I met Carla on Ravelry and I was immediately excited by her blog, Tiny.Angry.Crafter. I used to call theater productions I produced and directed One Tiny Woman Productions, so I related immediately! Carla’s blog shows off her fabulous fashion sense and provides interesting insights into vintage knitting and sewing.
Let’s get to know Carla better, shall we?
What inspired you to start knitting or crocheting?
My grandmother taught me to crochet when I was a little girl. She would make such beautiful blankets, and whenever she wasn’t grading papers, she would have yarn in her hands. I only did chains until I taught myself amigurumi at age 17. I also taught myself to knit around that time, just to see if I could. I’ve never looked back since.
Has knitting or crocheting got you through a difficult time in your life? If so, how did it help?
I have anxiety, so when I’m off to a new place, or just out and about, I’ll keep some knitting with me. Years ago when my mom got really sick, I worked on an amigurumi cupcake for her. Her doctors were impressed I knew fiber works, and mom still owns the cupcake, and a good number of other cute things I’ve made her.
What keeps you obsessed?
Well I really enjoy vintage fashion, and especially, vintage knitting. It’s amazing what a plethora of free or very cheap patterns are out there. I also have a love for indie-dyed yarns. I’m on a mission to stock up on CandySkein yarn.
What’s your favorite project that you’re working on right now?
Right now I’m almost done with my A Day in The Garden sweater. I knit it in the round till the armholes and worked in pattern. It’s such a basic sweater, but it sports a very neat pattern for the yokes. This is also the fastest I’ve ever knit a garment, so-far clocking in at 10 days, to do the body. I think the sleeves will be another day or two.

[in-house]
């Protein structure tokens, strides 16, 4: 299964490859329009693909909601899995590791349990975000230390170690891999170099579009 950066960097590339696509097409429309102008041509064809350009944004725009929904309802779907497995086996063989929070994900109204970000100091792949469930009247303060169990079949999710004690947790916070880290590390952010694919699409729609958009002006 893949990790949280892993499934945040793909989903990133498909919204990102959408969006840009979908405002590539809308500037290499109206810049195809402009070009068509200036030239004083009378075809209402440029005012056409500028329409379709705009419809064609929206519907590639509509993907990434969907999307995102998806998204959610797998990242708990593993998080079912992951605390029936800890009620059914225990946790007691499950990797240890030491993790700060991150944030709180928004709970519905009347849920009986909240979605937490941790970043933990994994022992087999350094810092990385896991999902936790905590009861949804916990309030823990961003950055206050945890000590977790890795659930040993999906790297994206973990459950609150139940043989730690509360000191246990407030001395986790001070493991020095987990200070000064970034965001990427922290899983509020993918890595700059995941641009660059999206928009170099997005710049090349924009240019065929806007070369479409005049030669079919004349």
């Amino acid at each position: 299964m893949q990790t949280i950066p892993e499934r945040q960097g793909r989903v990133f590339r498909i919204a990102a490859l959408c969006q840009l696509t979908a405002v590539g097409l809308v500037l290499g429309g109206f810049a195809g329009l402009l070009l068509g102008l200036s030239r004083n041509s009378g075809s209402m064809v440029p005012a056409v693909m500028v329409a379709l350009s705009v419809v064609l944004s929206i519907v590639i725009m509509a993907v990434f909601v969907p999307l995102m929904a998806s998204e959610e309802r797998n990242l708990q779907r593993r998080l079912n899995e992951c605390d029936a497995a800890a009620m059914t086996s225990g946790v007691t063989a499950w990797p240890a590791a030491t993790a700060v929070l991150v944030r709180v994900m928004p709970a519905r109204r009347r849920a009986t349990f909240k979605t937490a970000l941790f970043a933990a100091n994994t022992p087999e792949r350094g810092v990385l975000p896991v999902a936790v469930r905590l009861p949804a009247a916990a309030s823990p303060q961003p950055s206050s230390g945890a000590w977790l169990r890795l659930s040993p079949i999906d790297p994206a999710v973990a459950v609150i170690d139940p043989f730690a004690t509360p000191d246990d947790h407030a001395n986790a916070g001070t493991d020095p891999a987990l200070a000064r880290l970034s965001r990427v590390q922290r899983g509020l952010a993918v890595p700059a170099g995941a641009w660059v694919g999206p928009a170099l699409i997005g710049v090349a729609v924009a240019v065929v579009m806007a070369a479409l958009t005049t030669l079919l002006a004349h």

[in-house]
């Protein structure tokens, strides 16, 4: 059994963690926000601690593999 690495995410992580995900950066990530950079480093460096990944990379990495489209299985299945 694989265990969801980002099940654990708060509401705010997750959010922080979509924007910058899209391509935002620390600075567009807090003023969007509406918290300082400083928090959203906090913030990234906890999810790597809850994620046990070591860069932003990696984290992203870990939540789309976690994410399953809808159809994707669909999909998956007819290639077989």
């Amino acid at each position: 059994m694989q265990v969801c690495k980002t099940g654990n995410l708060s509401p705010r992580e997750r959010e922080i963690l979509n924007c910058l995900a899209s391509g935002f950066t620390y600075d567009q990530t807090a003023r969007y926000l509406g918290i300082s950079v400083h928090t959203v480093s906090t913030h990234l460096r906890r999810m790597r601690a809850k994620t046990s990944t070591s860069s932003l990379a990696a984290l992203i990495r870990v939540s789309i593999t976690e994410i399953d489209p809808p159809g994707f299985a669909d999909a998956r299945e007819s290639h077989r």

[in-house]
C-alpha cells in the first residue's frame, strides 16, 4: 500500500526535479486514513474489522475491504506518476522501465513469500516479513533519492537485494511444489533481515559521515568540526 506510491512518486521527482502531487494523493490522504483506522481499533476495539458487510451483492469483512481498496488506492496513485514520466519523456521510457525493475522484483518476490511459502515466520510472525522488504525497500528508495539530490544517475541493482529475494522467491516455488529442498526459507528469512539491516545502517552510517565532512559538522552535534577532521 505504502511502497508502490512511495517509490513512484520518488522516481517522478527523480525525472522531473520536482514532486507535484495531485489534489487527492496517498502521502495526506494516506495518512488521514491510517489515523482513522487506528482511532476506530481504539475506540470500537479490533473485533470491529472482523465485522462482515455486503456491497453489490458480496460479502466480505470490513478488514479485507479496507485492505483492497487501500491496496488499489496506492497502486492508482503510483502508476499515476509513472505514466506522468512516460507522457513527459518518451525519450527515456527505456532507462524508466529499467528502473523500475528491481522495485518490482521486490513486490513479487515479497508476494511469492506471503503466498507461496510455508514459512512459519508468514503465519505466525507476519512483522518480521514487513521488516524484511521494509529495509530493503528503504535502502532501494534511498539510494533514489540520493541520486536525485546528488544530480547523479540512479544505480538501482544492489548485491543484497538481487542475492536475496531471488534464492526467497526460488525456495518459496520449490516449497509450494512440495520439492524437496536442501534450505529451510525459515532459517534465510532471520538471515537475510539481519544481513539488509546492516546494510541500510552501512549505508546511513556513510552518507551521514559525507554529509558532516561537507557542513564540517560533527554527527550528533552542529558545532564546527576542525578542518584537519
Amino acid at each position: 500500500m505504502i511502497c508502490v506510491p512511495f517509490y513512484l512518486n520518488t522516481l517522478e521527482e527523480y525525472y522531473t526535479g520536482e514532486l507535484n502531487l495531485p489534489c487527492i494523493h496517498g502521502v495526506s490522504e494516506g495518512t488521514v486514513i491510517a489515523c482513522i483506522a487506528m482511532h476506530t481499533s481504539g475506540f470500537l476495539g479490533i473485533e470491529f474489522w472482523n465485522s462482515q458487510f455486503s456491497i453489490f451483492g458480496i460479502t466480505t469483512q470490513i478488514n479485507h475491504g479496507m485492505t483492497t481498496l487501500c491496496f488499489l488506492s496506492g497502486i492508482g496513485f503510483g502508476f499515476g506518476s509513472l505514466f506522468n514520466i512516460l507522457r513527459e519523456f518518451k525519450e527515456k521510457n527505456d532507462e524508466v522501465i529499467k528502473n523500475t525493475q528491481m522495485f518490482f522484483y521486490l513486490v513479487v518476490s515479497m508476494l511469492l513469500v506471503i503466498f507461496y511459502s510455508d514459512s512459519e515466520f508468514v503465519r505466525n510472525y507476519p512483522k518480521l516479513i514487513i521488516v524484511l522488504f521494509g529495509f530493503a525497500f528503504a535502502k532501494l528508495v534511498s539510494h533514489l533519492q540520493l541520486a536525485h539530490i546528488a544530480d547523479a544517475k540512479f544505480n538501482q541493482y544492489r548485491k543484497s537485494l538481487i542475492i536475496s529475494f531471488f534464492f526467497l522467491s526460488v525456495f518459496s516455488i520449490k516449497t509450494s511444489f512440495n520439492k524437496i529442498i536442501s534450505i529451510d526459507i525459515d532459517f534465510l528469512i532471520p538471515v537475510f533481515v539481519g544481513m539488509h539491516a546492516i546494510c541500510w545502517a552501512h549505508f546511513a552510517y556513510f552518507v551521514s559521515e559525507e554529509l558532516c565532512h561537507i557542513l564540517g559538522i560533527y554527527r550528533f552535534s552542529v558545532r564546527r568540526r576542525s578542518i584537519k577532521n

[Update: She finished this sweater with an amazing neckline, after this interview was completed. Check it out as the featured image at the top of this post!]
What project are you most proud of? Why?
I’m very proud of my first sweater, the WWII Victory themed 3-Hour Sweater. It did not take 3 hours, the fit was strange, and I used acrylic, but it was the first garment I knit and I’m still giddy about it.
What’s the best knitting or crochet advice you have received?
Interestingly enough it was from my grandpa when I first started. “Mind your tension, chief,” as my knitting tightened the more frustrated I got. I asked him what he knew about knitting tension, and he reminded me his mother knit, and told me how 4-year-old me would ‘help’ her knit scarves as a child. It’s much better now, but I still think of it when he watches me knit.
I know from your blog you have a love of vintage style. How do vintage patterns compare to more modern patterns? Do you find them more challenging?
I find vintage patterns require more knowledge of knitting than modern ones. And you have to have a needle conversion chart, and yarn conversion chart handy. A good portion of vintage knits are made on size 2 needles, in fingering weight yarn, which can be tedious.
How do pop culture and vintage influence your knitting?
The majority of what I knit now are from patterns that are 70+ years old. Often, I will watch a period piece and find myself pausing to screen capture a knitted piece a character was wearing, or quickly sketching a design on scrap paper.
Thank you, Carla!